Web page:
I don’t remember where I was when John Kennedy was shot.
I don’t remember where I was when Robert Kennedy was shot.
I don’t remember where I was when Edward Kennedy heroically swam away from the dead body of Mary Jo Kopechne.
I remember being held up by my father to watch the funeral procession of Queen Mary go past.
I remember standing in the Finchley Road to watch Diana Spencer’s hearse go by and wondering if the driver was allowed to use his windscreen wipers to sweep away the flowers that were constantly being thrown on to it.
I remember my mother wearing a cream dress with a black satin rose on the shoulder to Grandpa’s cremation, and not being able to decide if it was defiantly stylish or a little bit naff.
I remember going to Mark Boxer’s funeral and spending a lot of time trying to work out the date of the church. I remember feeling triumphant when I came home, checked it in Pevsner and found I was only two years out.
I remember going to Ian Hamilton’s funeral and trying to work out how many of the women present had had an affair with him.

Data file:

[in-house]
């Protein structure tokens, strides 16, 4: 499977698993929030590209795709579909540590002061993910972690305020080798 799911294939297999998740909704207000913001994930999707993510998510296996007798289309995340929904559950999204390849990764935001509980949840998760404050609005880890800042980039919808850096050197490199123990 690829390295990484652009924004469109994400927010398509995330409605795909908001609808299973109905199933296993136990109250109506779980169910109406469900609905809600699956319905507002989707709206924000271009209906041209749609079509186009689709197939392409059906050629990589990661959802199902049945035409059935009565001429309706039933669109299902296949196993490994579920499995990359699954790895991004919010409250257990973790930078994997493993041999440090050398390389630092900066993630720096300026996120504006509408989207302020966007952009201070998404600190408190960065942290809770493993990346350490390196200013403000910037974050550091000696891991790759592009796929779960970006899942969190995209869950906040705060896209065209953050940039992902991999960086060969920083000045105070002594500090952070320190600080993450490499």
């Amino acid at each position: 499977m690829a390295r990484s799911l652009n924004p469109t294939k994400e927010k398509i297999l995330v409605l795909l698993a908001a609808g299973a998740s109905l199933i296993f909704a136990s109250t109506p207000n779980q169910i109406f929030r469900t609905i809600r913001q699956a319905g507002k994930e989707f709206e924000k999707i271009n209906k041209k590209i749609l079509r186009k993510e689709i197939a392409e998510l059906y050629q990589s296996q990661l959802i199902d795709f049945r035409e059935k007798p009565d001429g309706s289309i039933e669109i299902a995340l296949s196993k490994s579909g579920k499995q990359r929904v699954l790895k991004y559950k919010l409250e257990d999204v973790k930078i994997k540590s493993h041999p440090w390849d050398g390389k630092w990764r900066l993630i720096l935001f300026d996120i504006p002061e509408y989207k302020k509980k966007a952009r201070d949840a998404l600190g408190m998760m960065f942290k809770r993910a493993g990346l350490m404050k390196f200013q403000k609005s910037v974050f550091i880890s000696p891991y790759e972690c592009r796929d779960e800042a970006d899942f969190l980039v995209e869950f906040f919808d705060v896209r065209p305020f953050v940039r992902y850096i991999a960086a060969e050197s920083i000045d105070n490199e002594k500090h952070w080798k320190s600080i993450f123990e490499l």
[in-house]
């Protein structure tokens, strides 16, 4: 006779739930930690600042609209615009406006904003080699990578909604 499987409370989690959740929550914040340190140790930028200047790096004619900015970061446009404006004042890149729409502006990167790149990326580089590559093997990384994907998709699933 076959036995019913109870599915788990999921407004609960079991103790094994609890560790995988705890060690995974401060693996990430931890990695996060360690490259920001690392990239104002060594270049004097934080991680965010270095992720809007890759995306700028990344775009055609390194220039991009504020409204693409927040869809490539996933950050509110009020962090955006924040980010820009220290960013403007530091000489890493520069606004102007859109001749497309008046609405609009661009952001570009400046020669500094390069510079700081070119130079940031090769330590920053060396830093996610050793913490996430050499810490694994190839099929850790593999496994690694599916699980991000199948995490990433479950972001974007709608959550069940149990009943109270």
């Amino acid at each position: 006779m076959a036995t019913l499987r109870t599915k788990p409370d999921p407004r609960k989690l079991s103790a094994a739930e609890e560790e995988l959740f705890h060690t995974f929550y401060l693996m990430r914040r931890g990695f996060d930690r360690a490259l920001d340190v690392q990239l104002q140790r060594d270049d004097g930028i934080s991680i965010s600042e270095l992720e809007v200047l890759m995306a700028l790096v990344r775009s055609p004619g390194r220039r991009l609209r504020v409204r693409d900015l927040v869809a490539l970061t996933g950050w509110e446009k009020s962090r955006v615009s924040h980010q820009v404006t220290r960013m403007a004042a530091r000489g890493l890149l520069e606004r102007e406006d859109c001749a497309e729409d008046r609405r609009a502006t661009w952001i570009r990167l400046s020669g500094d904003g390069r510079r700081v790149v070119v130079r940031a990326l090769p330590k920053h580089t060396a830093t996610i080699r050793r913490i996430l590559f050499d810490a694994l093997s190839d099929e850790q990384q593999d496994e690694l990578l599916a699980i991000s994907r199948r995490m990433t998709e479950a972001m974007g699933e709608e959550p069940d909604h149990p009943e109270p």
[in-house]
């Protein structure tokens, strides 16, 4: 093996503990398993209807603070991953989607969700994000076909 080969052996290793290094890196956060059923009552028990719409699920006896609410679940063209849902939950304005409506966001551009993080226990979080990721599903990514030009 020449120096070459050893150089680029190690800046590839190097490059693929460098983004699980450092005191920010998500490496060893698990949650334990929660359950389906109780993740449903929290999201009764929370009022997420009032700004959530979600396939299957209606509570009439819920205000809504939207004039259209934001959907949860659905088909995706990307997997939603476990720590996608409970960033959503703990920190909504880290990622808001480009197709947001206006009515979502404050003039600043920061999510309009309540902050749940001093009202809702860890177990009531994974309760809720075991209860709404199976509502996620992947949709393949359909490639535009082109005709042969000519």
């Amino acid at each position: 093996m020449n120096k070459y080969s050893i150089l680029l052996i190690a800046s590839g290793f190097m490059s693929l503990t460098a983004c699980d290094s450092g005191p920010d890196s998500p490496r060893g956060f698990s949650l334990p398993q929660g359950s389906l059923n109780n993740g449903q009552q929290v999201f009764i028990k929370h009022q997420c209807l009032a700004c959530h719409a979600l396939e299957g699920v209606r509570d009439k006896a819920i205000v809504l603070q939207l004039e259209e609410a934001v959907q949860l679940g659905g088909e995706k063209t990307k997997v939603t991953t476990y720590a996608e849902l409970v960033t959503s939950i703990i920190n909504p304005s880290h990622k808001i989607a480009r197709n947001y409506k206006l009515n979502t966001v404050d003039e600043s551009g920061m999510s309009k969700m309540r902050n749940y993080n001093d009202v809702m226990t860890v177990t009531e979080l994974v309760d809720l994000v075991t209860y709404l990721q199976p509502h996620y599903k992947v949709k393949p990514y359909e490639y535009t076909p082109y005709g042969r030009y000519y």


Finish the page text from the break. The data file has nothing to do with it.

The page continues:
I remember grief not behaving in the way it was supposed to.
I remember two members of the school rugby team I played in dying while still in the sixth form, one in a car accident, one supposedly by his own hand after getting a girl pregnant; both of them were called Smith.
I remember my schoolfriend Alex Brilliant, who was much better than me at English, whom I lost touch with after he went to Cambridge, and whose parallel existence, presumably in one of the liberal professions, I occasionally went on imagining for the next twenty-five years. I remember not knowing how to think about the matter when I learnt that he had killed himself almost half a lifetime back.
I remember Christopher J Dixon, the English master who taught us both and left to take up a post at Eton, and who killed himself there in a drink-and-pills pact with his wife.